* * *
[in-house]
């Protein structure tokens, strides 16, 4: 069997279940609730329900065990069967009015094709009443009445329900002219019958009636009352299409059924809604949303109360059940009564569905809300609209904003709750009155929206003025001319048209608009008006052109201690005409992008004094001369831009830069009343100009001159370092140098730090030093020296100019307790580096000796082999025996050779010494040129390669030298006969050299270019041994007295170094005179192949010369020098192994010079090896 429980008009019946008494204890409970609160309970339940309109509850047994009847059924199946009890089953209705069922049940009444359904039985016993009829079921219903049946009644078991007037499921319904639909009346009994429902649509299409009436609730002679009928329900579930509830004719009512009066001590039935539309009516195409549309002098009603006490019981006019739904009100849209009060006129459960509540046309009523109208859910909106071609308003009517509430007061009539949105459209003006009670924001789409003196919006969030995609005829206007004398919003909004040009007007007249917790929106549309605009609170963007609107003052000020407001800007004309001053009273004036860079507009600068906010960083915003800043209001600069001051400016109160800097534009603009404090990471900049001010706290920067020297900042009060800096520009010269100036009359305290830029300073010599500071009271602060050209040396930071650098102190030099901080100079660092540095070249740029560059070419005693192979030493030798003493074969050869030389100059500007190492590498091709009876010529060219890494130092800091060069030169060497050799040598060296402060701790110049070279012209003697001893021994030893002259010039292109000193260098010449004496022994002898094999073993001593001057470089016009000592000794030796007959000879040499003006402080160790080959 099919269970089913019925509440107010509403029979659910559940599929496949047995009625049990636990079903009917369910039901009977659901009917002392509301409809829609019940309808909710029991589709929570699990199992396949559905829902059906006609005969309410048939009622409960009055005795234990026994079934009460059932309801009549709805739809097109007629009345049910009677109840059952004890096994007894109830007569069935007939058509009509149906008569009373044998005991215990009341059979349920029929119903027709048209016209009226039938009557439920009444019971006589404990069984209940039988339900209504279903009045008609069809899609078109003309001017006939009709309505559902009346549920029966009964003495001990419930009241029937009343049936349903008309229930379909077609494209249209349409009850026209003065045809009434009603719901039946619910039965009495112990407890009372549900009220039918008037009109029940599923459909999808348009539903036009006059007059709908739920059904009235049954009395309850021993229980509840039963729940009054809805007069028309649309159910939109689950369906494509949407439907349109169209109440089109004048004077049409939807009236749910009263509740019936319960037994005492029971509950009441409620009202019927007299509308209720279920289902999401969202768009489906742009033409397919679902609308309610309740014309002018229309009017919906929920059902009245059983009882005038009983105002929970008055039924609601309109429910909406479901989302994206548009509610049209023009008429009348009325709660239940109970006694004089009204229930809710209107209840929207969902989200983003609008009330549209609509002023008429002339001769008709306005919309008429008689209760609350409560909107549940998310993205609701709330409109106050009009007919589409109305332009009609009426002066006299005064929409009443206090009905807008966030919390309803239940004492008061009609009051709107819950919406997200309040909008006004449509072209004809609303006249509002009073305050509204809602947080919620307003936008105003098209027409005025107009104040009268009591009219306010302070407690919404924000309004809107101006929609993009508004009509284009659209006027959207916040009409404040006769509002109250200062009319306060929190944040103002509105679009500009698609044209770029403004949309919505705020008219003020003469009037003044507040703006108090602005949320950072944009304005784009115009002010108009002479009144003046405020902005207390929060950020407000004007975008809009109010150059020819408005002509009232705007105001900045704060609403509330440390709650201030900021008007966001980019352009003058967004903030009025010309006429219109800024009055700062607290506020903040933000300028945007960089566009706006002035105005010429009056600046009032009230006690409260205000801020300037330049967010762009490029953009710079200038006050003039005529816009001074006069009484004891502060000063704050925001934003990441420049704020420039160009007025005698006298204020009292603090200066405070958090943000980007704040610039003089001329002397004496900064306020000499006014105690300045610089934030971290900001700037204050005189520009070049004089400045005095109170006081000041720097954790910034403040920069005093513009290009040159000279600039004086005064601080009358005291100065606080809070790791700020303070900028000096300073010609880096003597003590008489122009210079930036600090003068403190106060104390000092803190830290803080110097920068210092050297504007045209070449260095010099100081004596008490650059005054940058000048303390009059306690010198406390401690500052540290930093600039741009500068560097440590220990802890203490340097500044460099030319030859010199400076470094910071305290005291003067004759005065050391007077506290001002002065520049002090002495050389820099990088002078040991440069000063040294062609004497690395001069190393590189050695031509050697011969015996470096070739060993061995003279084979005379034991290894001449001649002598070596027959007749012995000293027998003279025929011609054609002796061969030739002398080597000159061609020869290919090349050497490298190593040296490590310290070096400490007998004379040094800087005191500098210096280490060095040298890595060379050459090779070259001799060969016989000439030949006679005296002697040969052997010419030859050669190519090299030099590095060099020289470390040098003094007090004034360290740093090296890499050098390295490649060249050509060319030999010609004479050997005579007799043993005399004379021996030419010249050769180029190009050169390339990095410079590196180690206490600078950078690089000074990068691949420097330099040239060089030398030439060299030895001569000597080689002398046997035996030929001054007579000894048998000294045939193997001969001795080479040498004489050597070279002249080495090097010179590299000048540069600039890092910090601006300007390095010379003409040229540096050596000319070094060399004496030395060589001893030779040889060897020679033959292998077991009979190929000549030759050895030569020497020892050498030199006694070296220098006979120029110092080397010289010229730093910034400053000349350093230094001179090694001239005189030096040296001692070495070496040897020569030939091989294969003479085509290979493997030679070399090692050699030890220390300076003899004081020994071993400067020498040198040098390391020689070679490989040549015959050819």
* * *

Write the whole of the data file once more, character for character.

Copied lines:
[in-house]
């Protein structure tokens, strides 16, 4: 069997279940609730329900065990069967009015094709009443009445329900002219019958009636009352299409059924809604949303109360059940009564569905809300609209904003709750009155929206003025001319048209608009008006052109201690005409992008004094001369831009830069009343100009001159370092140098730090030093020296100019307790580096000796082999025996050779010494040129390669030298006969050299270019041994007295170094005179192949010369020098192994010079090896 429980008009019946008494204890409970609160309970339940309109509850047994009847059924199946009890089953209705069922049940009444359904039985016993009829079921219903049946009644078991007037499921319904639909009346009994429902649509299409009436609730002679009928329900579930509830004719009512009066001590039935539309009516195409549309002098009603006490019981006019739904009100849209009060006129459960509540046309009523109208859910909106071609308003009517509430007061009539949105459209003006009670924001789409003196919006969030995609005829206007004398919003909004040009007007007249917790929106549309605009609170963007609107003052000020407001800007004309001053009273004036860079507009600068906010960083915003800043209001600069001051400016109160800097534009603009404090990471900049001010706290920067020297900042009060800096520009010269100036009359305290830029300073010599500071009271602060050209040396930071650098102190030099901080100079660092540095070249740029560059070419005693192979030493030798003493074969050869030389100059500007190492590498091709009876010529060219890494130092800091060069030169060497050799040598060296402060701790110049070279012209003697001893021994030893002259010039292109000193260098010449004496022994002898094999073993001593001057470089016009000592000794030796007959000879040499003006402080160790080959 099919269970089913019925509440107010509403029979659910559940599929496949047995009625049990636990079903009917369910039901009977659901009917002392509301409809829609019940309808909710029991589709929570699990199992396949559905829902059906006609005969309410048939009622409960009055005795234990026994079934009460059932309801009549709805739809097109007629009345049910009677109840059952004890096994007894109830007569069935007939058509009509149906008569009373044998005991215990009341059979349920029929119903027709048209016209009226039938009557439920009444019971006589404990069984209940039988339900209504279903009045008609069809899609078109003309001017006939009709309505559902009346549920029966009964003495001990419930009241029937009343049936349903008309229930379909077609494209249209349409009850026209003065045809009434009603719901039946619910039965009495112990407890009372549900009220039918008037009109029940599923459909999808348009539903036009006059007059709908739920059904009235049954009395309850021993229980509840039963729940009054809805007069028309649309159910939109689950369906494509949407439907349109169209109440089109004048004077049409939807009236749910009263509740019936319960037994005492029971509950009441409620009202019927007299509308209720279920289902999401969202768009489906742009033409397919679902609308309610309740014309002018229309009017919906929920059902009245059983009882005038009983105002929970008055039924609601309109429910909406479901989302994206548009509610049209023009008429009348009325709660239940109970006694004089009204229930809710209107209840929207969902989200983003609008009330549209609509002023008429002339001769008709306005919309008429008689209760609350409560909107549940998310993205609701709330409109106050009009007919589409109305332009009609009426002066006299005064929409009443206090009905807008966030919390309803239940004492008061009609009051709107819950919406997200309040909008006004449509072209004809609303006249509002009073305050509204809602947080919620307003936008105003098209027409005025107009104040009268009591009219306010302070407690919404924000309004809107101006929609993009508004009509284009659209006027959207916040009409404040006769509002109250200062009319306060929190944040103002509105679009500009698609044209770029403004949309919505705020008219003020003469009037003044507040703006108090602005949320950072944009304005784009115009002010108009002479009144003046405020902005207390929060950020407000004007975008809009109010150059020819408005002509009232705007105001900045704060609403509330440390709650201030900021008007966001980019352009003058967004903030009025010309006429219109800024009055700062607290506020903040933000300028945007960089566009706006002035105005010429009056600046009032009230006690409260205000801020300037330049967010762009490029953009710079200038006050003039005529816009001074006069009484004891502060000063704050925001934003990441420049704020420039160009007025005698006298204020009292603090200066405070958090943000980007704040610039003089001329002397004496900064306020000499006014105690300045610089934030971290900001700037204050005189520009070049004089400045005095109170006081000041720097954790910034403040920069005093513009290009040159000279600039004086005064601080009358005291100065606080809070790791700020303070900028000096300073010609880096003597003590008489122009210079930036600090003068403190106060104390000092803190830290803080110097920068210092050297504007045209070449260095010099100081004596008490650059005054940058000048303390009059306690010198406390401690500052540290930093600039741009500068560097440590220990802890203490340097500044460099030319030859010199400076470094910071305290005291003067004759005065050391007077506290001002002065520049002090002495050389820099990088002078040991440069000063040294062609004497690395001069190393590189050695031509050697011969015996470096070739060993061995003279084979005379034991290894001449001649002598070596027959007749012995000293027998003279025929011609054609002796061969030739002398080597000159061609020869290919090349050497490298190593040296490590310290070096400490007998004379040094800087005191500098210096280490060095040298890595060379050459090779070259001799060969016989000439030949006679005296002697040969052997010419030859050669190519090299030099590095060099020289470390040098003094007090004034360290740093090296890499050098390295490649060249050509060319030999010609004479050997005579007799043993005399004379021996030419010249050769180029190009050169390339990095410079590196180690206490600078950078690089000074990068691949420097330099040239060089030398030439060299030895001569000597080689002398046997035996030929001054007579000894048998000294045939193997001969001795080479040498004489050597070279002249080495090097010179590299000048540069600039890092910090601006300007390095010379003409040229540096050596000319070094060399004496030395060589001893030779040889060897020679033959292998077991009979190929000549030759050895030569020497020892050498030199006694070296220098006979120029110092080397010289010229730093910034400053000349350093230094001179090694001239005189030096040296001692070495070496040897020569030939091989294969003479085509290979493997030679070399090692050699030890220390300076003899004081020994071993400067020498040198040098390391020689070679490989040549015959050819």